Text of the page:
Example: In order to determine how happy students are with their education at BCHS, the principal assigns each student a number from 1 to 1653 (the number of students at the school) and then uses a random number generator to choose 100 numbers between 1 to 1653. She then surveys all the students with the chosen numbers.

Sampling Methods to Collect Data

3) Simple Random Sample (SRS)—

Advantages:

Disadvantages:

Sampling Methods to Collect Data

4) Stratified Sampling—Divide the population into groups of similar individuals (strata) then select an SRS within each strata. Combine the SRS from each strata to form your full sample.

Example: In order to get a better idea of what BCHS athletes thought about homecoming last year, the director divides all BCHS athletes into the teams they play for, and then selects a random sample from each sports team. His full sample consists of combining the random samples from each team.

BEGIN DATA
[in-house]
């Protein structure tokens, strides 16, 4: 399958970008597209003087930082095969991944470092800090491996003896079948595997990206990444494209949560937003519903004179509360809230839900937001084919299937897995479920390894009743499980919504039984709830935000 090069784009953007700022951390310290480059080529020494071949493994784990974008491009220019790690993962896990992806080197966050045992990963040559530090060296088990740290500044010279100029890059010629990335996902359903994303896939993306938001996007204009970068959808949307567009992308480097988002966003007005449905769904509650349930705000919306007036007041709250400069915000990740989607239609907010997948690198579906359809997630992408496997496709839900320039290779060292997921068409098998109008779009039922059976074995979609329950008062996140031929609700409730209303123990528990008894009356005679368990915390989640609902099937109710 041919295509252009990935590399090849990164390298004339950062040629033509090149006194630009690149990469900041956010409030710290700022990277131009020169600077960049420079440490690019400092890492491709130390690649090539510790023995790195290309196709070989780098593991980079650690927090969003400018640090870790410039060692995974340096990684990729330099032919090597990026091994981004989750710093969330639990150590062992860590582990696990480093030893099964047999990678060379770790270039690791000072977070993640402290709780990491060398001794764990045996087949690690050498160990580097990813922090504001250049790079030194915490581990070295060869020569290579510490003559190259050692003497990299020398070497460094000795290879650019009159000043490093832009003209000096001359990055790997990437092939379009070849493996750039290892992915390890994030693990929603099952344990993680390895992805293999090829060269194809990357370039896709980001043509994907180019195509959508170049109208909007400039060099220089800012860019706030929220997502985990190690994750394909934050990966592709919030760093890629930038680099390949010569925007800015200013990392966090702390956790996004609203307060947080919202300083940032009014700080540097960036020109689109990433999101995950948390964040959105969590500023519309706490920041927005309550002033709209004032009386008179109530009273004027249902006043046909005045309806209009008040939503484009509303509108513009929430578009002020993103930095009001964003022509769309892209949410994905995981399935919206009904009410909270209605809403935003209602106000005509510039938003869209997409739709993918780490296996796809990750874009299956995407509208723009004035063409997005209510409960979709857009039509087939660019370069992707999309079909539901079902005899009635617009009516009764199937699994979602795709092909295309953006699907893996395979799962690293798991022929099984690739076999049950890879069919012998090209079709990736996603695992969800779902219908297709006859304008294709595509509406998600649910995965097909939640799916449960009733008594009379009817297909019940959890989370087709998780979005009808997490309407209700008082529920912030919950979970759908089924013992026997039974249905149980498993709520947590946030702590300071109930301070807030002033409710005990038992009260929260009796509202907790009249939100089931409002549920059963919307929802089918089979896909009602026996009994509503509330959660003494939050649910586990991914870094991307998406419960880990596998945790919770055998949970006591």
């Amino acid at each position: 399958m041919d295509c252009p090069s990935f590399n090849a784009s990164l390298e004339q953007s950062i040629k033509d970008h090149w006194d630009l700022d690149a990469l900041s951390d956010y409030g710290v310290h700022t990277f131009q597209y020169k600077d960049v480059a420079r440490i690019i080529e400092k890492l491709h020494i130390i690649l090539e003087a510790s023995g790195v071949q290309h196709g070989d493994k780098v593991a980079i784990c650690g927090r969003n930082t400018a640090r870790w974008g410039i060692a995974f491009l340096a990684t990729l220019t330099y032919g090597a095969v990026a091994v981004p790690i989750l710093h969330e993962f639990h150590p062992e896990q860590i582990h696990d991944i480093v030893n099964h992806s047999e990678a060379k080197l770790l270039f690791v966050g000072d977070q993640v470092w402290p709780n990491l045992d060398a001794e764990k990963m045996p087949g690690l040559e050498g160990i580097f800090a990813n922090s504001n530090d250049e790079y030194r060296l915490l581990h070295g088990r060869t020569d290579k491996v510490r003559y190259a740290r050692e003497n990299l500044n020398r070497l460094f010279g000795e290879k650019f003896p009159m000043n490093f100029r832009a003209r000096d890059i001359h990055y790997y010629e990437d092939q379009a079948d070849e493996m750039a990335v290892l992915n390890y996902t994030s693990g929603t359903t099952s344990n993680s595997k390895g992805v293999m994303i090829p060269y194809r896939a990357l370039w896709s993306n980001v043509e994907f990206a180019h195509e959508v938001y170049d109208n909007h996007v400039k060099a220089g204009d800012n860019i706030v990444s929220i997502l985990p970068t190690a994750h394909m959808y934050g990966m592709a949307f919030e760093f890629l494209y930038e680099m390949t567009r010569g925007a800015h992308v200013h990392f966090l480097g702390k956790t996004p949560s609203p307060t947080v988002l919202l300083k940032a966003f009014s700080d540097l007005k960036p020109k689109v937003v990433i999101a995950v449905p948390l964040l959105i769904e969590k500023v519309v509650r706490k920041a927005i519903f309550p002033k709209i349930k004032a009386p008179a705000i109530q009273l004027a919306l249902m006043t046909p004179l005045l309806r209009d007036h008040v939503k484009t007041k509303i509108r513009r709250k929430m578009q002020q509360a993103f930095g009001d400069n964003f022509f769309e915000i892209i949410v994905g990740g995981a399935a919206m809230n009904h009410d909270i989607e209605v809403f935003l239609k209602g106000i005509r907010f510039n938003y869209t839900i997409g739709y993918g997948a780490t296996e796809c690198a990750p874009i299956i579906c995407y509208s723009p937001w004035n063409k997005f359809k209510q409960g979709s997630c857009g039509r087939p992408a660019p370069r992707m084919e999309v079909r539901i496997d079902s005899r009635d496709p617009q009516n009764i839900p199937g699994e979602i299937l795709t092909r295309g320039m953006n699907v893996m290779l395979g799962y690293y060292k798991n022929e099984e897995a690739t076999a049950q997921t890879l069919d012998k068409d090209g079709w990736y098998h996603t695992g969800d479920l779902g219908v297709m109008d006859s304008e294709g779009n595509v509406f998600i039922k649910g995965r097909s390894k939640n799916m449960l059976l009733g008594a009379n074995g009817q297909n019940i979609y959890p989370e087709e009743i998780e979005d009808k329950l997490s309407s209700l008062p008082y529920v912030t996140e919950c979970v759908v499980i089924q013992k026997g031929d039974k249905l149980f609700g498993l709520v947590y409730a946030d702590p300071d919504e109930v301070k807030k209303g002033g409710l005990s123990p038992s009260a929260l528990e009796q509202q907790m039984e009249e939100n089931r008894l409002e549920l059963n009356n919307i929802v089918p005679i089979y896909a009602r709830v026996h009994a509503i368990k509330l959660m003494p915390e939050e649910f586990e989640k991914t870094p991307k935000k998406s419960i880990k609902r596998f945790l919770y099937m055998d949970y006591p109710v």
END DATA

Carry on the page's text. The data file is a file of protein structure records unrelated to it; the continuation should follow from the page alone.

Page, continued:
Sampling Methods to Collect Data

4) Stratified Sampling—

Advantages:

Disadvantages:

Sampling Methods to Collect Data

5) Cluster Sampling—Divide the population into sections (clusters) then randomly choose a few of those clusters, and select every member of the clusters chosen.

Example: A school counselor collects a sample by first dividing up the students into their respective classes (sr, jr, soph, fresh), and then she selects two classes at random and surveys every student within those chosen classes.

Advantages:

Disadvantages:

Sampling Methods to Collect Data

6) Systematic Random-- Randomly select an arbitrary starting point from a group, and then select every kth member of the population.

Example:HP selects every 200th computer off the assembly line and inspects it for quality control.

Advantages:

Disadvantages:

More About Simple Random Samples…

There are several ways we could generate a completely random sample. For example, we could throw people’s names in a hat, and then draw then out at random. Since that is not very practical when we have a large number to choose from, we have a couple of other ways to do it: